Disclaimer: This post is written as a presentation of my view for my husband and posted here for the amusement of any who may happen to read my blog. We are both Catholics, so that factors into my arguments in a way which it would not if they were intended to convince a more general audience. Also, since both of us were homeschooled, all jabs at homeschoolers should be taken as joking self-deprecation and nothing else.
For this discussion “homschooling” refers to parents taking over the academic education of their children without the use of schools. It does not include hybrid methods of schooling such as those in which a group of parents report to the government that they are “homeschooling” but are running what is in effect a non-accredited private school where the children are taught by a various adults in the group and outside teachers.
Above all, it is not a critique of any particular homeschooling family. Many parents choose to homeschool because they want the very best education for their children and do not see any better option. While I cannot be glad that they are in such situations, I do commend them for doing the best that they can.
All quotes are taken from Our Good Friend Vatican II unless otherwise noted. All comments may be construed or misconstrued as support for my position if I so desire. If you think of anything else that I could possibly add to this disclaimer you are required to comment to let me know.
Parents are the “primary and principal educators” of their children. This means that “parents are the ones who must create a family atmosphere animated by love and respect for God and man, in which the well-rounded personal and social education of children is fostered. Hence the family is the first school of the social virtues that every society needs.” It does not, however, in any way mean that parents are the ideal academic educators of their children.
At its best, Homeschooling is the least problematic option available among various less-than ideal options. Homeschooling always indicates that one or two parents are trying to do a job which should properly be undertaken by many adults concerned with the education of the child. Parents are responsible for raising their children, and society is responsible for supporting parents. This support includes the provision of excellent schools.
Parents are the first educators, not the only educators, of their children. It belongs to them, therefore, to exercise with responsibility their educational activity in close and vigilant cooperation with civil and ecclesial agencies. “Man’s community aspect itself—both civil and ecclesial—demands and leads to a broader and more articulated activity resulting from well-ordered collaboration between the various agents of education. All these agents are necessary, even though each can and should play its part in accordance with the special competence and contribution proper to itself.” (Compendium of the Social Doctrine of the Church 109)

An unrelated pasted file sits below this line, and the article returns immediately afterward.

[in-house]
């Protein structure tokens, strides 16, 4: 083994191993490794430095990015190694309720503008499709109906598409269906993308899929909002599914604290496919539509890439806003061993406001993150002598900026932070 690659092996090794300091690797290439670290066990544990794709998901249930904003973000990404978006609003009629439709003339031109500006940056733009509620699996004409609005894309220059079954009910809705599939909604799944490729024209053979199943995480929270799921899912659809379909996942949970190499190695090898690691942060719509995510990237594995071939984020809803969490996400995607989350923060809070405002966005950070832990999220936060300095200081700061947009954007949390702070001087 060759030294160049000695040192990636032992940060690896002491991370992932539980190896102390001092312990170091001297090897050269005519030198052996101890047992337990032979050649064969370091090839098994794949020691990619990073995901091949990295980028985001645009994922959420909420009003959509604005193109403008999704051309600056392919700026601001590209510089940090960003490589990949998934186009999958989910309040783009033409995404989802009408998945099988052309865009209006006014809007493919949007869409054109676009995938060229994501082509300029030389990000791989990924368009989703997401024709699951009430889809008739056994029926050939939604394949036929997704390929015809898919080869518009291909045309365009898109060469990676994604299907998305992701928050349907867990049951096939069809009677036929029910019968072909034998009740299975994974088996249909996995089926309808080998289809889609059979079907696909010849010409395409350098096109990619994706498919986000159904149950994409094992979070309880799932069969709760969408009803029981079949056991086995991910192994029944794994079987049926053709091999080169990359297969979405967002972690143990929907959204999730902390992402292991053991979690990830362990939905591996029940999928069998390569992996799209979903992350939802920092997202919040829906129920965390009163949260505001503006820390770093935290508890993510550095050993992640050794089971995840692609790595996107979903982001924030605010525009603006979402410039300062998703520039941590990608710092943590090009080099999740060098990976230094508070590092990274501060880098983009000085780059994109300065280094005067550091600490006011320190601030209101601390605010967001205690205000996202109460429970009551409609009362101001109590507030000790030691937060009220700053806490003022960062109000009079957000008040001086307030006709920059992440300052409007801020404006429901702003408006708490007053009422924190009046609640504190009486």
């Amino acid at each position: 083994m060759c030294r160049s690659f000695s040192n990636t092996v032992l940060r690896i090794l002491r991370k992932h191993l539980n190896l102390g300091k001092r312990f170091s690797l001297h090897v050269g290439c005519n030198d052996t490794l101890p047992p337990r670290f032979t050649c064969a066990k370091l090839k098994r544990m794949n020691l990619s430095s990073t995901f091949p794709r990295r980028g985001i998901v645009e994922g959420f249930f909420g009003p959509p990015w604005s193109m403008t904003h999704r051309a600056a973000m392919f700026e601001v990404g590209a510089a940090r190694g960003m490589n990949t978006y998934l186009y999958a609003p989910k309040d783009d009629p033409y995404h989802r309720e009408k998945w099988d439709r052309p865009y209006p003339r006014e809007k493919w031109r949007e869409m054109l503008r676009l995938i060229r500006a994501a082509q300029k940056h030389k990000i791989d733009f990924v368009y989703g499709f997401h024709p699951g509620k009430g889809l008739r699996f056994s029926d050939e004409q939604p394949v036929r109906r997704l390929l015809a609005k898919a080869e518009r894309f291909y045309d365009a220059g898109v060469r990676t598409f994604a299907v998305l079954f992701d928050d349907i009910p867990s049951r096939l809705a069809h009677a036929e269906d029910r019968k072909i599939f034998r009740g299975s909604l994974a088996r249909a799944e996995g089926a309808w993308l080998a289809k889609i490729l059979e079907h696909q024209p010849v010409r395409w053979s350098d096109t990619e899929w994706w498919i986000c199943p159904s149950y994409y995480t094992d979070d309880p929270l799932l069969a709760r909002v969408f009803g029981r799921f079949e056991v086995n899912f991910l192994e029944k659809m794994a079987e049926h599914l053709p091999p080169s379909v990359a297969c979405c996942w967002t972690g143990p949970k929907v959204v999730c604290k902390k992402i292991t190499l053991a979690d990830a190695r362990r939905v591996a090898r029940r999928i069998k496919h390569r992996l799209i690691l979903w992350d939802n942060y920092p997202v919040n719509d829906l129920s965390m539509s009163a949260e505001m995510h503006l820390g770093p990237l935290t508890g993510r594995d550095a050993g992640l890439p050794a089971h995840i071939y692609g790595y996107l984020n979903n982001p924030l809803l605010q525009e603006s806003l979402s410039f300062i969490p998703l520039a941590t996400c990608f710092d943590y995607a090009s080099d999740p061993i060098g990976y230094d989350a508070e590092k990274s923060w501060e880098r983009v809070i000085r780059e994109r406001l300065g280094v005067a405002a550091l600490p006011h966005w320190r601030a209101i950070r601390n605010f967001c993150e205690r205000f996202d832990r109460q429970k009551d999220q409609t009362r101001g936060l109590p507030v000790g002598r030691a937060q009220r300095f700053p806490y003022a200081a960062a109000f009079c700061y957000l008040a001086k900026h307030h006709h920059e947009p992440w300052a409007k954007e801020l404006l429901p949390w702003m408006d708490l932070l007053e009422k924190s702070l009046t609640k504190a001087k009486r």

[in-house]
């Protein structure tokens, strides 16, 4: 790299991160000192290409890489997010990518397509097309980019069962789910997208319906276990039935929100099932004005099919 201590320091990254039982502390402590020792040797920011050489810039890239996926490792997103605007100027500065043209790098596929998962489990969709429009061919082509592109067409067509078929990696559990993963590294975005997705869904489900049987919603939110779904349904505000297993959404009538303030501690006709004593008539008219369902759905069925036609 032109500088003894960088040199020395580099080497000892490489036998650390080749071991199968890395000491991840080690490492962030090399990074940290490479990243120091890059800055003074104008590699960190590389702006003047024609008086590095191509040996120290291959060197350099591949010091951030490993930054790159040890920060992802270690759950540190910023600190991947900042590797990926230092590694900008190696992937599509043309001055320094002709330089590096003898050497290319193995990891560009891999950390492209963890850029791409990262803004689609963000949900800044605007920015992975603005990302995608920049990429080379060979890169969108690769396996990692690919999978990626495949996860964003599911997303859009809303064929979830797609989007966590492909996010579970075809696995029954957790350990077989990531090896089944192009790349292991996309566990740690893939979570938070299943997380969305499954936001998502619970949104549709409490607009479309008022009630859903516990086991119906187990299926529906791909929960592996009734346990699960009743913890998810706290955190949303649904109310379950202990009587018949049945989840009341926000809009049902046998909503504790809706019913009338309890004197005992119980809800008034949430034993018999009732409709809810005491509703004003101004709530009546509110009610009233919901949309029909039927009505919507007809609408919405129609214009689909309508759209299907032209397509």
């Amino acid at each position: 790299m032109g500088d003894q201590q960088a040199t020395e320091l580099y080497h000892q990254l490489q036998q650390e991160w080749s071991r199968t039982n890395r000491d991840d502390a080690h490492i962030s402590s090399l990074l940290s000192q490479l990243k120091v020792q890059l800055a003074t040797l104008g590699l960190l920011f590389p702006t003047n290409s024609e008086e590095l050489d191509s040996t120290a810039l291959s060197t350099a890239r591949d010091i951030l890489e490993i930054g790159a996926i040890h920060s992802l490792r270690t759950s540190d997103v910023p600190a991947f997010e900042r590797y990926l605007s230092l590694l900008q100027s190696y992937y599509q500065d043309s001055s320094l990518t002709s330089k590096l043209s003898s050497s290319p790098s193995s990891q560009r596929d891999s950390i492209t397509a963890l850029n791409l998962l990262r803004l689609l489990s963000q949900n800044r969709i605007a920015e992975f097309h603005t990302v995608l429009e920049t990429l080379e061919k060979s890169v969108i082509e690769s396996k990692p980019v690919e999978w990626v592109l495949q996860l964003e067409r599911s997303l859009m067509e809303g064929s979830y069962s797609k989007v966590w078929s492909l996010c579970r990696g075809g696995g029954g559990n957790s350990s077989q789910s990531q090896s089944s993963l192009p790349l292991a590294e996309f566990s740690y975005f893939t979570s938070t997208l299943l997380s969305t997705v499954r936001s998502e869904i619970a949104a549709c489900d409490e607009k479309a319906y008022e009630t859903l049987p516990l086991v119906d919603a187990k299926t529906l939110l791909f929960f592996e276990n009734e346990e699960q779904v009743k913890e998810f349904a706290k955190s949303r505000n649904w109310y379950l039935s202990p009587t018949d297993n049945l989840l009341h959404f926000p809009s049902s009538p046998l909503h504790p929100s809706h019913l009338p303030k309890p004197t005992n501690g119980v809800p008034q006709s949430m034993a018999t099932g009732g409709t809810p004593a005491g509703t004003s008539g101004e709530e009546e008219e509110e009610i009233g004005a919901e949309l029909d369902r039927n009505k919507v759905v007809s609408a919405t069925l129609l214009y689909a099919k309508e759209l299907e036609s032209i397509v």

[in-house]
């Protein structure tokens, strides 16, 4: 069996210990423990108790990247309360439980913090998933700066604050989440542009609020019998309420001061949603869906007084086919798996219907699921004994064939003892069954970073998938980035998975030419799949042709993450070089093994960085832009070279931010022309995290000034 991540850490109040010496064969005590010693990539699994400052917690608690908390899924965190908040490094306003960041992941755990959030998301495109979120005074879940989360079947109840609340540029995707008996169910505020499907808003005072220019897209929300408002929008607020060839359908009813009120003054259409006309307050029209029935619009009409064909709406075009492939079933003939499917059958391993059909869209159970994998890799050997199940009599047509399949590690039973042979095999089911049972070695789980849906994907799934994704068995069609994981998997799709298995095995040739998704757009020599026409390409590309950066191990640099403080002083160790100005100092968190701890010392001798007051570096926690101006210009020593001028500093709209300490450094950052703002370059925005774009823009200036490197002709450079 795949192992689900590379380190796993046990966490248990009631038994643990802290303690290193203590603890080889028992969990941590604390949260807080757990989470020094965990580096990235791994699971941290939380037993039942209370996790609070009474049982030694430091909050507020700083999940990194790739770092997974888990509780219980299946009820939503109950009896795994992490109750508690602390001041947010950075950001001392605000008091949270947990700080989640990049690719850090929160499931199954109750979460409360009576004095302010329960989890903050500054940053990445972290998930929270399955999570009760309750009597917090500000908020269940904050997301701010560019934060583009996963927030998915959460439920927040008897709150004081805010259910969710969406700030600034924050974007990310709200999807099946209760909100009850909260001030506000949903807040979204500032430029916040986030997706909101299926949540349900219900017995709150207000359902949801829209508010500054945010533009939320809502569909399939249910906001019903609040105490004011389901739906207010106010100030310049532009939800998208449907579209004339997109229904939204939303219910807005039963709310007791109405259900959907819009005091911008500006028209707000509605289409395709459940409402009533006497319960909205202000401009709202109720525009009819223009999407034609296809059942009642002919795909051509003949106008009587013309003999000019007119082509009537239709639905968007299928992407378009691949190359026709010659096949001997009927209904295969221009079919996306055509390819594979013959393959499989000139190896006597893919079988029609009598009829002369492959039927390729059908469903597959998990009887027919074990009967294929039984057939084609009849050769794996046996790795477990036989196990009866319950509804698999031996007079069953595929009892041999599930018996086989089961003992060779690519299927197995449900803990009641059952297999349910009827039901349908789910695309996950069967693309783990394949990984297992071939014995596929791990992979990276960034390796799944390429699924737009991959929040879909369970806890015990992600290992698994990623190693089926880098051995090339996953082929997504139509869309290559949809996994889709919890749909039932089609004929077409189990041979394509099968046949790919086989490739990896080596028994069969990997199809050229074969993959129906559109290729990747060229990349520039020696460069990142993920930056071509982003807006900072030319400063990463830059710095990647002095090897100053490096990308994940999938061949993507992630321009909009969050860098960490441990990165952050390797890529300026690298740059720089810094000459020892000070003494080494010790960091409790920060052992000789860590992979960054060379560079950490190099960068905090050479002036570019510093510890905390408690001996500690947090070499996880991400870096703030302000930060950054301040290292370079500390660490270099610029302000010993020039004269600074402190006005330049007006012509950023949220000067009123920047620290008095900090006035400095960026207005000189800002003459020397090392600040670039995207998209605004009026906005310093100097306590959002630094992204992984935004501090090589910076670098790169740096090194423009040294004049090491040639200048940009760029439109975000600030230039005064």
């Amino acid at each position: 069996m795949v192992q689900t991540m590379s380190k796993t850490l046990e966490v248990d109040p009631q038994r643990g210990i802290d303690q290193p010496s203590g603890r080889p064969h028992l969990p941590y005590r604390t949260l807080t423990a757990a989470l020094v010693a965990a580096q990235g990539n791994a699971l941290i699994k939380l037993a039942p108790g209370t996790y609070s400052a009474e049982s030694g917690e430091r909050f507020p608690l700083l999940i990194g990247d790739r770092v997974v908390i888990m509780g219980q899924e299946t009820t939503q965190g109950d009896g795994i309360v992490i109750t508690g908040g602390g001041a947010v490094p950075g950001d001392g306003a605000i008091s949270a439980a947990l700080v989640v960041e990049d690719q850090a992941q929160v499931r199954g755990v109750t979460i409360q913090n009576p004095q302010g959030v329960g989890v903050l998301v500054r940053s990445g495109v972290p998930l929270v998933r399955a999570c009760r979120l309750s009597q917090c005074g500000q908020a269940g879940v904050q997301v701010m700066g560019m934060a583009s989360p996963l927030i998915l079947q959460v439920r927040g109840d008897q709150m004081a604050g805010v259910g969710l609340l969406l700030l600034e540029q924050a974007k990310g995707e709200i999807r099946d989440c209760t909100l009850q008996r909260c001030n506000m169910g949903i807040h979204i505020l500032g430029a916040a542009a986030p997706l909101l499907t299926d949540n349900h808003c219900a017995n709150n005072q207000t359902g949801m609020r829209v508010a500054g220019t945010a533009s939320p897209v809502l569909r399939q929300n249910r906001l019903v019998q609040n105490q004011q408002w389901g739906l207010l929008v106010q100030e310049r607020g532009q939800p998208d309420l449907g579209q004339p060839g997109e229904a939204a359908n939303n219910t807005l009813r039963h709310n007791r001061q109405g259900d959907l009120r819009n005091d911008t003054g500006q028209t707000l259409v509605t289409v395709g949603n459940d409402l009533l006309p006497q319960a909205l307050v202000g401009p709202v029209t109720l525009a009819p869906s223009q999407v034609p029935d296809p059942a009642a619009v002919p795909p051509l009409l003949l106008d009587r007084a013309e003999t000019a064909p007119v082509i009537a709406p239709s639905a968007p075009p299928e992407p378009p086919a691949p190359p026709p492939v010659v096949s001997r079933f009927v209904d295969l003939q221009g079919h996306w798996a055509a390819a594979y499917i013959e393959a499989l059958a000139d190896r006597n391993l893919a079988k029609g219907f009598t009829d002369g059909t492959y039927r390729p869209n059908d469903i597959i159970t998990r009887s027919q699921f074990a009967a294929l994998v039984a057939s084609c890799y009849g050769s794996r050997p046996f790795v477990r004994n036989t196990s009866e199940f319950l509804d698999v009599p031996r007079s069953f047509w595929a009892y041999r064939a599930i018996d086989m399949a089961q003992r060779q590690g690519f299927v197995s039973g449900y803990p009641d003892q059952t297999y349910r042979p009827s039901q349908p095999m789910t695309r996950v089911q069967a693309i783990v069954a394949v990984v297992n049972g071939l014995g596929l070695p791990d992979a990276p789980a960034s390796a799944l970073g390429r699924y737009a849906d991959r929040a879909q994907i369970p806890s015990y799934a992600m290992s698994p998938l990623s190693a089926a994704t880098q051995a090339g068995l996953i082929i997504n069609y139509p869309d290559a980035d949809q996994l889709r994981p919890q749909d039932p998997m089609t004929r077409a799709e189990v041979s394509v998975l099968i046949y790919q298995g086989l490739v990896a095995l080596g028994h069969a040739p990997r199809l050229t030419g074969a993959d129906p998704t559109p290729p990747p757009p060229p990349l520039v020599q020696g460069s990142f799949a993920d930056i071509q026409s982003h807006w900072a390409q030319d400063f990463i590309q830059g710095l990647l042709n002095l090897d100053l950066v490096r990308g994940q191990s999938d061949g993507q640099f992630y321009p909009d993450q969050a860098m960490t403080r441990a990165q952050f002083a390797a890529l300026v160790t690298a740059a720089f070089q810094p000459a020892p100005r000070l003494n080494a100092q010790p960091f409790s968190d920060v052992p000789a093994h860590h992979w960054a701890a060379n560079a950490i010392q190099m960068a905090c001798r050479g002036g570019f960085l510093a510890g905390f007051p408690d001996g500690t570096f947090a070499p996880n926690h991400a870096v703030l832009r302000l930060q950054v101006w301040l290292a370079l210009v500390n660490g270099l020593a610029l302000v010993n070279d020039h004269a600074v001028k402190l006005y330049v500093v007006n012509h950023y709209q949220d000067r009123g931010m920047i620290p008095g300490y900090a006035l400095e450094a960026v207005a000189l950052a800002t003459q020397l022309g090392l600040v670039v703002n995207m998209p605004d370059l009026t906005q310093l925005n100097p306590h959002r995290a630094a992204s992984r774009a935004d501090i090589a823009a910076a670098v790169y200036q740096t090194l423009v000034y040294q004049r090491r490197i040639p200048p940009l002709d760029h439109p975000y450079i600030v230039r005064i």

While the parents’ role in educating the children is primary, irreplaceable, and inalienable, it does not properly exclude other key educators. Parents should not be isolated or attempt to fulfill their duty to educate their children without the help from both the Church and the government. “Among all educational instruments the school has a special importance” and parents must make use of all tools at their disposal to best educate their children.
Whenever homeschooling is necessary, it represents a failure of the Church or government, or both. Our duty as Catholics is not to simply step aside from the problem of poor school options and be happy that there exists a nice little homeschooling world. We must actively fight to improve school systems. This is not an obligation of homeschooling parents in particular, and they may not have any energy to devote to the effort of improving local schools. But it is a social obligation which we may not sidestep by simply expecting parents to figure it out for themselves and teach their children at home.
If a Catholic family is homeschooling, then one should immediately look at the local parish. Is there no school? If so, why not? If there is a school, is there something wrong with the quality? How could that be remedied? If there is a good school, what is the cost? How wealthy would a family with five children have to be in order to afford the school?
And we should always be concerned about improving the quality of the local public schools, regardless of our religious affiliation.
Next up: my more specific quibbles with homeschooling which may somewhat approach practical concerns.
- Servant of God Óscar Romero
- Anti-Homeschooling: Various Issues